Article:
Jenni Whitehead remembers some moments of humour from working in schools
Forgive me if I indulge in a little humour. Child protection work is such a serious business but every so often something will happen at work that just makes me smile. Forgive also if my humour is a little warped – most social workers’ humour is! Seeing the funnier side of things is one of the ways we all keep sane in a world that can seem very distorted indeed.
‘I’ve got a penis on the roof!’
A headteacher contacted me in a right old fluster. ‘Jenni, I don’t know if you can help me or not but I have tried ringing other people to no avail and a couple of people that I phoned said it could be a child protection issue.’ The head explained it was 11am and at noon the children would be going into the hall for their dinner. The school dinner hall has a glass ceiling and some one had painted an, ‘ENORMOUS’ penis on it. ‘It’s huge, and totally unmistakable!’ she told me, in something of a panic. I suggested that she contact the graffiti unit, run by the council. ‘I’ve tried them but they can’t manage it.’ Puzzled I asked why, ‘Their ladders won’t reach, they can’t get up there!’ She said. ‘Well some one got up there,’ I said , perhaps not very helpfully!
‘Anyway what should I do about the children and their dinner?’ The head was asking for my advice about whether they should still have their dinner in the hall or whether it would be better to change the routine and have them have their dinner in the classrooms. Now this might sound like a silly question to you but I am sure we have all been in those situations that for whatever reason stop us being able to think straight and I do know the head in question to be perfectly sensible intelligent woman.
Should she tell the children before they go into the hall or hope they don’t notice it? ‘How big did you say it was again?’ I asked. ‘ENORMOUS!’ she replied and obviously the penny dropped immediately! There was absolutely no way she or anyone else was going to be able to hide a ten-foot penis painted onto a glass ceiling.
We decided that it was better to tell the children in a very matter of fact way that someone had been very silly and painted a rude picture on the dining room roof. That way they would expect it, and while there might be uproar for a few minutes, it was probably better to manage it in a controlled way rather than have the whole of the dinnertime disrupted.
There was also the question of whether or not to tell parents. We decided a note would be sent home to tell parents that someone had painted a rude picture on the ceiling and that the school was in the process of getting it removed. This all happened a very long time ago but it still makes me smile when I think about it.
‘Two awful women!’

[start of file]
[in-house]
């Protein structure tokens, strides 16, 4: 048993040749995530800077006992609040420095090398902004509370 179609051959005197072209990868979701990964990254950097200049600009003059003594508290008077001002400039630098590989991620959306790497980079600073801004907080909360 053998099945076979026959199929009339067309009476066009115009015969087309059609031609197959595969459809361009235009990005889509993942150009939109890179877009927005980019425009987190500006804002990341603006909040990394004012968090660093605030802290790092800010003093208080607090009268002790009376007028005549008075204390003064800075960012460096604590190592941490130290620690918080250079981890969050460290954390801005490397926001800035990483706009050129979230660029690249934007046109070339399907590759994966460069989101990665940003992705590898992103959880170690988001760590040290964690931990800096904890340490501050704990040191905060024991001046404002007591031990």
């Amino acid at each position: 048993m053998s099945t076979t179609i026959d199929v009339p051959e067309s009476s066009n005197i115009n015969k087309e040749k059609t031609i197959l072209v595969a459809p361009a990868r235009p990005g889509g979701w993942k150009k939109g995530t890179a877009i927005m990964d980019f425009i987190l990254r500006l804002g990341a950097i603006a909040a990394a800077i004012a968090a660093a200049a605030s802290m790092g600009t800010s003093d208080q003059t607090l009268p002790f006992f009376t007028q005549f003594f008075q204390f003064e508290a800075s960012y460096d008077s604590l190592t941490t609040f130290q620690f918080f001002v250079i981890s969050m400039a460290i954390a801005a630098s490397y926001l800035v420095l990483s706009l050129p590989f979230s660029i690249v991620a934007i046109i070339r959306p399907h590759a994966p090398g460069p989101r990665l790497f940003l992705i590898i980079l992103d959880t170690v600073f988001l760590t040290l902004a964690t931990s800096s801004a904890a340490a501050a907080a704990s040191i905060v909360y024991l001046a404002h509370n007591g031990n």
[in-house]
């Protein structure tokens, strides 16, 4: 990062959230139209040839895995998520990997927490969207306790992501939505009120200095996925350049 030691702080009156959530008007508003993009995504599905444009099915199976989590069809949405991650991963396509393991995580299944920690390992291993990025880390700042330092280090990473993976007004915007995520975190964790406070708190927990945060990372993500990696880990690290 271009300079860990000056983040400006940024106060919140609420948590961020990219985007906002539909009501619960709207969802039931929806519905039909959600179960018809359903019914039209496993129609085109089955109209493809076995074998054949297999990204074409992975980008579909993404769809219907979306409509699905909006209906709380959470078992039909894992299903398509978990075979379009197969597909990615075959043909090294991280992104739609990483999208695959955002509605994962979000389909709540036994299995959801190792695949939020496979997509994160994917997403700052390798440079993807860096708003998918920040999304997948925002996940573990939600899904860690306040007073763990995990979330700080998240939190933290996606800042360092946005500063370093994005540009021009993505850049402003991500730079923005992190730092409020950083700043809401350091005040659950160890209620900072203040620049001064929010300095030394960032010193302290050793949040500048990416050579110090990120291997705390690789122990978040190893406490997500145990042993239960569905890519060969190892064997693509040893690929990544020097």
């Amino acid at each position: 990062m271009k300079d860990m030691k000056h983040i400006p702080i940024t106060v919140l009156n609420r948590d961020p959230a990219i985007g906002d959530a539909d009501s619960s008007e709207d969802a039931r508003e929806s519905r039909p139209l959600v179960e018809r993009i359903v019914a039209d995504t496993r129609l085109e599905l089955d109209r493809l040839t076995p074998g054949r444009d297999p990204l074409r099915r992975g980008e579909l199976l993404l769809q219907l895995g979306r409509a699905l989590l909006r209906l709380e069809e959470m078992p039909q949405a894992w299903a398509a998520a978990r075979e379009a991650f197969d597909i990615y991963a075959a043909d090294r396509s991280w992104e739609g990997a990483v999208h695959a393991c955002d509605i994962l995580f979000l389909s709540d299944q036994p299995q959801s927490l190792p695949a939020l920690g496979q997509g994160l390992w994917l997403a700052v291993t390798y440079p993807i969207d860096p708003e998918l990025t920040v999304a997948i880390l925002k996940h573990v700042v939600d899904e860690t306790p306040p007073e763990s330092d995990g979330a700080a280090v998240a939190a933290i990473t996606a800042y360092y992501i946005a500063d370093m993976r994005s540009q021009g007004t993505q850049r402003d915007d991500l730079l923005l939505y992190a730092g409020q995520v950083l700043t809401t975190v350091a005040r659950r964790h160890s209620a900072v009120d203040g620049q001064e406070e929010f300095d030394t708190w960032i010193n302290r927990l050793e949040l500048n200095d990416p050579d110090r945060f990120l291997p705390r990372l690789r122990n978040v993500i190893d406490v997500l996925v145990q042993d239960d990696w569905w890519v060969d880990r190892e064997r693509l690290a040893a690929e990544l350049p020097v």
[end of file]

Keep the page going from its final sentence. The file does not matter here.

Before I came to work in education I worked as a child protection trainer for social services. My post was one of the first ever child protection training posts across the country and I was appointed as one half of a jobshare. My jobshare partner and I were young and enthusiastic and very much considered ourselves as breaking new ground.
We were breaking new ground, even social services hadn’t had such a post before and back in 1986 the whole issue of sexual abuse was beginning to be properly recognised.
On our child protection course, (which I must tell you was a full five-day course!) we ran a session on sexual abuse and our opening exercise was intended to get people to feel more relaxed about how children might tell us if they were being abused. The purpose of the exercise was to point out the importance of : (1) not being shocked by the words that children might use; (2) not attempting to correct children’s language at the point that they are making a disclosure. The purpose was also getting people to laugh, ease up on themselves and to make the training fun.
The exercise involved us standing with the outline of a male and a female body drawn on a piece of flipchart. We would then ask participants to tell us all the various slang words for different body parts, well I should say for specific parts of the body: breasts, bottoms, vaginas and penises. This exercise went down a storm with social workers and usually helped people to feel more at ease with the very very difficult subject of sexual abuse.
In 1991 myself and my jobshare partner found ourselves jobsharing two posts, one in social services and one in education; same job just different agencies.
We decided to use the exercise described above on our first course for named teachers. Twenty-five headteachers in a training room being asked to call out names for body parts! To our naive amazement not one headteacher would call out a name for a body part. They totally stone-walled us! I remember at one point asking Sheila, my jobsharer, ‘Do you know any, Sheila?’ Not a flicker from the audience – they simply refused to participate. It’s funny how an exercise that had gone down so well with workers from one agency could fall so flat on its face with another agency. We ended up coming up with some names ourselves and left it at that! We never ran that exercise again in education.
Anyway the point of this tale is that four years later I had finally managed to get one of those first participants to come back to refresh her training. She had been very reluctant to attend but gave little reason for this reluctance. At the end of the two-day course I asked her if I could have a word. I told her that I was really glad she had come to the training but wondered why she had been so reluctant to come as she had participated fully and seemed to have got a lot from it. ‘Well Jenni’ she said ‘I didn’t want to come because the first time I came there were these two awful women..!’ She told me how the two awful women had tried to get the group to swear and that she hadn’t felt that that was appropriate.
For your information,. I didn’t let on!